David Jenkins


Wild Mouse – first look review

Josef Hader’s mid-life meltdown comedy has just enough madcap laughs for it to pass muster.

A tempered, nervous laughter could be felt throughout the 2017 Berlinale screening of Josef Hader’s Vienna-set directorial debut, Wild Mouse, as it’s about a haughty, mid-life arts journalist – famous for his witty, poison pen takedowns – who is given the boot from his cushy newspaper job.

Yet it soon becomes clear that the film isn’t interested in the world of journalism beyond landing a couple of catty barbs (mainly at young journalists who have mastered the art of bullshitting), as it is more focused on the accelerated meltdown of a man who is swiftly and aggressively displaced from his calming bourgeois bubble.

Hader himself plays Georg, a crotchety narcissist with a light hunchback and ovular green “fashion” glasses who doesn’t seem to be able to deal with the fact that his life has descended into a violent tailspin. He instead acts on booze-fuelled instinct which results in a host of lightly madcap situations – smashed cars, minor arrests, nudity, the usual. But the film does pose serious questions about dedicating your life to a single pursuit which you’ve been lucky enough to parlay into a paying job. If you wake up from the dream before it ends, what to do with the remainder of the night?

The story is primed for dry and deadpan laffs. It’s a spray-gun attack on the male ego that plays like a semi-successful mid-’90s Woody Allen movie – one of the sweary ones. It’s naggingly light stuff. What the film lacks is emotional contrasts – there are no reasons to care whether Georg will end up mimicking the failed suicide attempt of his pal, which involved wandering out into a vast snowscape with a bottle of bourbon and allowing cruel nature to take its course.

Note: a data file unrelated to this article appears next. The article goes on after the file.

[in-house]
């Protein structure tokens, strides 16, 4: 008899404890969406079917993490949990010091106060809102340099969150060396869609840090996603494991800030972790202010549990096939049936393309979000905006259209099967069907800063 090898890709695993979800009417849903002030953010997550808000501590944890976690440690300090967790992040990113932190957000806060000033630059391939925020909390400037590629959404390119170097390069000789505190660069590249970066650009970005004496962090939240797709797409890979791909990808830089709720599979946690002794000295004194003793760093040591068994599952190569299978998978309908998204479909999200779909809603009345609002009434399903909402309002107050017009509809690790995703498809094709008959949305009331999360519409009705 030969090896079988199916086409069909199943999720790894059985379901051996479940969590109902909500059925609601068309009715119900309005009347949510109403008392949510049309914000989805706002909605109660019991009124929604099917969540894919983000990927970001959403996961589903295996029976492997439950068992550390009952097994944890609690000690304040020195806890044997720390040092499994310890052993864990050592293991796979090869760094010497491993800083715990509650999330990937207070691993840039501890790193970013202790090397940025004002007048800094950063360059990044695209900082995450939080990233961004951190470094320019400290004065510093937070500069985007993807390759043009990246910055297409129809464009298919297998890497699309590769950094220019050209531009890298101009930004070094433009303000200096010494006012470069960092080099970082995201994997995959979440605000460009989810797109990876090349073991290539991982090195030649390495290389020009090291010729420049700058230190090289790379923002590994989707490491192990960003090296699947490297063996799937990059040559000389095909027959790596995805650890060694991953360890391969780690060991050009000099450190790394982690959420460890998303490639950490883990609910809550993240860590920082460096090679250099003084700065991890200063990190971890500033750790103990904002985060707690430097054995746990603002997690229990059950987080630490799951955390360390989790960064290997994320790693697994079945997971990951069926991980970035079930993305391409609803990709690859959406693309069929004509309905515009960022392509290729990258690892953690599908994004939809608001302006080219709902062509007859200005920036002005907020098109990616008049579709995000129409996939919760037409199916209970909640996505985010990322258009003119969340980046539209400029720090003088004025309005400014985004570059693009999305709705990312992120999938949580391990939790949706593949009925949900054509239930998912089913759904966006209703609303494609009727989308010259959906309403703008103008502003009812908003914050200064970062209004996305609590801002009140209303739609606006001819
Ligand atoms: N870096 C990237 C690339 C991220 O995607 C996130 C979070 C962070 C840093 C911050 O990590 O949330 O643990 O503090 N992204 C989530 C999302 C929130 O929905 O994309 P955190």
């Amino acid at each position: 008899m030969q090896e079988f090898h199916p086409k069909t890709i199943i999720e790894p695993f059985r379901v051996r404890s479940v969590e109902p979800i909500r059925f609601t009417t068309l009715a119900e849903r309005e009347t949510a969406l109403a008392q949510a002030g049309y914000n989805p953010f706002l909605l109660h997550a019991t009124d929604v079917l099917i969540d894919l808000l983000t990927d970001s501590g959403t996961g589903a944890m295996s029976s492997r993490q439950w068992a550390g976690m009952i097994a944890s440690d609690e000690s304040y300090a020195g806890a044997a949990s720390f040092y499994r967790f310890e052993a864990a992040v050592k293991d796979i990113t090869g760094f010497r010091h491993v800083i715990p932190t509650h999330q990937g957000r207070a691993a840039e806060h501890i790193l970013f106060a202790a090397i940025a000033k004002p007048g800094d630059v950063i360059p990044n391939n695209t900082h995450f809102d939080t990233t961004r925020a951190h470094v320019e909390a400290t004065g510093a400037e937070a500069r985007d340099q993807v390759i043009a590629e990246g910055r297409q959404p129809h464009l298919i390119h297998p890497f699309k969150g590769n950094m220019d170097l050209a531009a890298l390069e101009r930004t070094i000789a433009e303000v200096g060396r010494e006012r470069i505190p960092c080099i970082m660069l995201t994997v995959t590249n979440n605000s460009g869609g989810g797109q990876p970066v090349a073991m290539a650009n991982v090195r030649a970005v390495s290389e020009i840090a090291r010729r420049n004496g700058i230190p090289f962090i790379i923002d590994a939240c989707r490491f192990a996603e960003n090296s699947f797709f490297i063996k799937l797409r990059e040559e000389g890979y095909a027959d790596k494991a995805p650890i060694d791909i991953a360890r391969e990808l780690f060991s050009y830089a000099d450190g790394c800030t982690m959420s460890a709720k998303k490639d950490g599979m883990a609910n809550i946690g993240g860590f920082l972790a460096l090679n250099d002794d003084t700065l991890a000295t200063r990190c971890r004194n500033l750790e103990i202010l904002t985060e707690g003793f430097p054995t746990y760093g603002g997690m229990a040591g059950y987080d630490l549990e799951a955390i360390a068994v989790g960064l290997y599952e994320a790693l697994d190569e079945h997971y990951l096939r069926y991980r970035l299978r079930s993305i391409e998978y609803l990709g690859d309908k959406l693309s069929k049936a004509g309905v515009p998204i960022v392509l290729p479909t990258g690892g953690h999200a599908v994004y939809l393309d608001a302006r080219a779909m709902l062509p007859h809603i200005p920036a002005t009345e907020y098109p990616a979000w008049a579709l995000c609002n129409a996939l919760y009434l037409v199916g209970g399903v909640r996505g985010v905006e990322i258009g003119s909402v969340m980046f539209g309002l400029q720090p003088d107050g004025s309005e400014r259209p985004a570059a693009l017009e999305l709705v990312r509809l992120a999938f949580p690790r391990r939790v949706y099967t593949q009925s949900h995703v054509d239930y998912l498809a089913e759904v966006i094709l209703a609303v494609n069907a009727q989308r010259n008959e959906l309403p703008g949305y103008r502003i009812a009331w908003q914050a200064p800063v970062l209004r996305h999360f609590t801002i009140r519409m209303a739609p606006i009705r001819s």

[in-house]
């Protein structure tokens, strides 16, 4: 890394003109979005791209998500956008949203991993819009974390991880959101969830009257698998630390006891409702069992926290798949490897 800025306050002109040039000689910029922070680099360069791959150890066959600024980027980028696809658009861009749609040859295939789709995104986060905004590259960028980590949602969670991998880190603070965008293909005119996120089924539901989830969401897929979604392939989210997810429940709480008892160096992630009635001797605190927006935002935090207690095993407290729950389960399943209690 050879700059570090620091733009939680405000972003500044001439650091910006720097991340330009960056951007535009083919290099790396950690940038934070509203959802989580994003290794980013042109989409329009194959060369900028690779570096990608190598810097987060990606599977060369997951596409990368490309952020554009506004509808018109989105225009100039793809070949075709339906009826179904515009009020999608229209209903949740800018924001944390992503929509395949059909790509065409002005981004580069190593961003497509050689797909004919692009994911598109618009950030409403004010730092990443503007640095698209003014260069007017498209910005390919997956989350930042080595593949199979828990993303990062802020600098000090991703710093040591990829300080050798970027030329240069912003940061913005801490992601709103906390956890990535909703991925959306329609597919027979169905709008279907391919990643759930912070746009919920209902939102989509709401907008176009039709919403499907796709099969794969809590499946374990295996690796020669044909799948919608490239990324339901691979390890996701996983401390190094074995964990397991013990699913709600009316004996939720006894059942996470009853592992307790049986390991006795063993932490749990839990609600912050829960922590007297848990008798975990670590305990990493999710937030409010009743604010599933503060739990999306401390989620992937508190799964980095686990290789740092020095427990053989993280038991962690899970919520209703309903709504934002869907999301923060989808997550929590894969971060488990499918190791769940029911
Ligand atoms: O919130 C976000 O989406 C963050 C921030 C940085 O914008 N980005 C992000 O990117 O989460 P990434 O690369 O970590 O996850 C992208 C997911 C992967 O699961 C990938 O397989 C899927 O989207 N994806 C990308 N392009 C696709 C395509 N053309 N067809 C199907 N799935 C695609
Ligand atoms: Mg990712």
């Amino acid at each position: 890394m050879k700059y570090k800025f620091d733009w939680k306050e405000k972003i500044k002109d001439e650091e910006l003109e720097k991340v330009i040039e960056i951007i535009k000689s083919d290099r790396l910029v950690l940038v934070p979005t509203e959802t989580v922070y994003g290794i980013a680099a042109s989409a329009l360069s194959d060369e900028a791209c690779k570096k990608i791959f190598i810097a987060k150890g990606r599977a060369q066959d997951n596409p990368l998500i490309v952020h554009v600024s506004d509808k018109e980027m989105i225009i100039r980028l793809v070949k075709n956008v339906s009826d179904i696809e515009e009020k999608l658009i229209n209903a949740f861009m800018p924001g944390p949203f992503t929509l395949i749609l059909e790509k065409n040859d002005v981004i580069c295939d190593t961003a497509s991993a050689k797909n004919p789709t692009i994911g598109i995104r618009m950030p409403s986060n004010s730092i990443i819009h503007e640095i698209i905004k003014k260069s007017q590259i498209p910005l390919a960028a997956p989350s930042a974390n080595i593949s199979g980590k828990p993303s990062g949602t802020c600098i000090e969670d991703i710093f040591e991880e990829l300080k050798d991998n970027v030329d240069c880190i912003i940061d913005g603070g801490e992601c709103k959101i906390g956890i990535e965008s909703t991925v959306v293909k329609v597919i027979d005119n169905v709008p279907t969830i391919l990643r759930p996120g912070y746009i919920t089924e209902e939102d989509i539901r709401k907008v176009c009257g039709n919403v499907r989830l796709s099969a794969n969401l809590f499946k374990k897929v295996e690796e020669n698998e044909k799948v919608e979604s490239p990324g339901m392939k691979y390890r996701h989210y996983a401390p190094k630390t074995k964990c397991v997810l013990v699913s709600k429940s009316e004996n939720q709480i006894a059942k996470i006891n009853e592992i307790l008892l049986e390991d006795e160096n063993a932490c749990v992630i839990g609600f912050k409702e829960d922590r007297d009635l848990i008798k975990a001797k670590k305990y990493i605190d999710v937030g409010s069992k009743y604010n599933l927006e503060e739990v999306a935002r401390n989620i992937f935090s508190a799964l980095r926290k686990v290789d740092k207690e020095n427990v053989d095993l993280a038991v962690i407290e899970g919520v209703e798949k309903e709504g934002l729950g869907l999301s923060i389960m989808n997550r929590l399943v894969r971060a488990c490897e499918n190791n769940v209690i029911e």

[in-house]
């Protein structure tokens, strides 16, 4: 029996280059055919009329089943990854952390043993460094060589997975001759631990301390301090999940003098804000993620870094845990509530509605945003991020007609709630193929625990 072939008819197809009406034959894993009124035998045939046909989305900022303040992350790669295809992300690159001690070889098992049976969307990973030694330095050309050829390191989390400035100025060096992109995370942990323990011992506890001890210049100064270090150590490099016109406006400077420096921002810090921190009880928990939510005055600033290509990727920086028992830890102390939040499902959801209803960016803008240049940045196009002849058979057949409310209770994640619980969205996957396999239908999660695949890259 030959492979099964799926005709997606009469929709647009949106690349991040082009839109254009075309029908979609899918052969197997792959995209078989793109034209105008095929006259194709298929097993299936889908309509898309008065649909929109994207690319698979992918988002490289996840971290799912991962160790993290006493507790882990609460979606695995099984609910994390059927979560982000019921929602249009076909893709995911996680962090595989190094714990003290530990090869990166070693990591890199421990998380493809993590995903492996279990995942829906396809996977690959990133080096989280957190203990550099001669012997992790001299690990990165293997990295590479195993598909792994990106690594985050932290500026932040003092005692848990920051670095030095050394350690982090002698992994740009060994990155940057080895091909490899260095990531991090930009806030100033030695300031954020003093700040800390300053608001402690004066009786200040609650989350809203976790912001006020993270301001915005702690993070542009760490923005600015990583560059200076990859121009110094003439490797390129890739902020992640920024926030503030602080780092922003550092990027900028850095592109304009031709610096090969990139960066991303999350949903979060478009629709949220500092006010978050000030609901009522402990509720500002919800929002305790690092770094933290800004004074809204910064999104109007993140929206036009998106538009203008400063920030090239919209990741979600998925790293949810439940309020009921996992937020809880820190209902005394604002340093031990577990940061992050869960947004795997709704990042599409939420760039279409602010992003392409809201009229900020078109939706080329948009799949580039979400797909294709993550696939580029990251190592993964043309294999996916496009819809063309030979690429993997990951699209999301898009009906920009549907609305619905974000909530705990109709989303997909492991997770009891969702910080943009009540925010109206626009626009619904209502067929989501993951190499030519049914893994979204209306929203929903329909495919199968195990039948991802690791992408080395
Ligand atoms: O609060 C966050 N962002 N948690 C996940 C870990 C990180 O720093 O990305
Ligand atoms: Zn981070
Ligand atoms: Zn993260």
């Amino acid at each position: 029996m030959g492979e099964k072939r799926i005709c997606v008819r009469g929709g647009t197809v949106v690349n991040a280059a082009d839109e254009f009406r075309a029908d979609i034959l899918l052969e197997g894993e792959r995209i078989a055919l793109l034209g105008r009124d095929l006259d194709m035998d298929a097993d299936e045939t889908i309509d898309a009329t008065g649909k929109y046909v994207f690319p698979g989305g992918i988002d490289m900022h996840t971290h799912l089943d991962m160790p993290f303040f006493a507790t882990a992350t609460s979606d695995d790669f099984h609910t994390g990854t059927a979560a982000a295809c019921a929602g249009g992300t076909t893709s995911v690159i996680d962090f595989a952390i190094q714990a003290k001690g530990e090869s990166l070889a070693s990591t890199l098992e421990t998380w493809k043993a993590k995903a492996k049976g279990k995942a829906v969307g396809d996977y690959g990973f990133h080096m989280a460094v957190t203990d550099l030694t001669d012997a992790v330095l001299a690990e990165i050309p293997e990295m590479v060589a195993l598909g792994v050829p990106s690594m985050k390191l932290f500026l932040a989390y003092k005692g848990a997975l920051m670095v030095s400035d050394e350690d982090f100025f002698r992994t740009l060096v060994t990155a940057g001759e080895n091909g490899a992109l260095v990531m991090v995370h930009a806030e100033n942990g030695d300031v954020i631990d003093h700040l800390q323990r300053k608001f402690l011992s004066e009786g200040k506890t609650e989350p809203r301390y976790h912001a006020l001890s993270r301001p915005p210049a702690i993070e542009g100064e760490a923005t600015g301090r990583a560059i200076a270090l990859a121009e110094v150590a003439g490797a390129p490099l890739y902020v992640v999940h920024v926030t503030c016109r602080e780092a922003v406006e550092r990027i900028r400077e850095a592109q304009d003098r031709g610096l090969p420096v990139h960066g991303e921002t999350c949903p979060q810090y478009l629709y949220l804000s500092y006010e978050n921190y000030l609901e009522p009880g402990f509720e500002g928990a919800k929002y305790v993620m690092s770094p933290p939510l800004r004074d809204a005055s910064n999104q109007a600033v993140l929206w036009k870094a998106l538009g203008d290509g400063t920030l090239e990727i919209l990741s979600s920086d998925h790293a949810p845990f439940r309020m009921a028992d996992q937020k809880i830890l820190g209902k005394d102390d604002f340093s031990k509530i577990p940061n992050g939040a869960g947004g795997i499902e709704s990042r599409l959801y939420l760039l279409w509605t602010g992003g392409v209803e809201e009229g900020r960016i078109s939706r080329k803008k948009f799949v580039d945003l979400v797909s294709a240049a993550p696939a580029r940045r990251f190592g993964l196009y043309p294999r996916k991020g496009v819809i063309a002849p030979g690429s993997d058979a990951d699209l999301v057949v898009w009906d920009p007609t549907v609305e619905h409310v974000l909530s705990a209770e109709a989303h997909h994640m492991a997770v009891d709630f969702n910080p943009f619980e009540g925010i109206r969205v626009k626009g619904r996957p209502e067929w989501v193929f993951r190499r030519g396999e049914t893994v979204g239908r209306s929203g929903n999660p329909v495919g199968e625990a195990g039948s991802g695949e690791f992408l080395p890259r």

The film, too, lets our disheveled off very lightly, the scuffles into which he lands himself are trivial to say the least. His constant recourse to lying comes across as a cheap deus ex machina, a way to stir up fraught tensions with his wife who, at the age of 40, has decided she wants a child. While Georg is essentially a lovable, silver-tongued rogue who has wandered a little too far off piste, his wife Johanna (Pia Hierzegger) is no saint either. Her psychiatry practice is floundering, she’s has a healthy fondness for red wine, and her desperation to get pregnant sends her into the arms of a number of unlikely candidates. Their character flaws are built into the foundation of their now-stale relationship.

The Wild Mouse of the title is a reference to a funfair rollercoaster that Georg buys into so he has something to do with his days. He hasn’t told his wife he’s been made redundant, so he can’t hang around the house any more. Hader doesn’t shoot for any big metaphorical “life is a rollercoaster” affirmation, but conversely he’s so softly-softly with the material that this entire sub-plot translates as just random, wacky happenstance. It’s amusing rather than funny, clever rather than profound, impressive rather than enjoyable.

Published 11 Feb 2017

Tags: Berlin Film Festival

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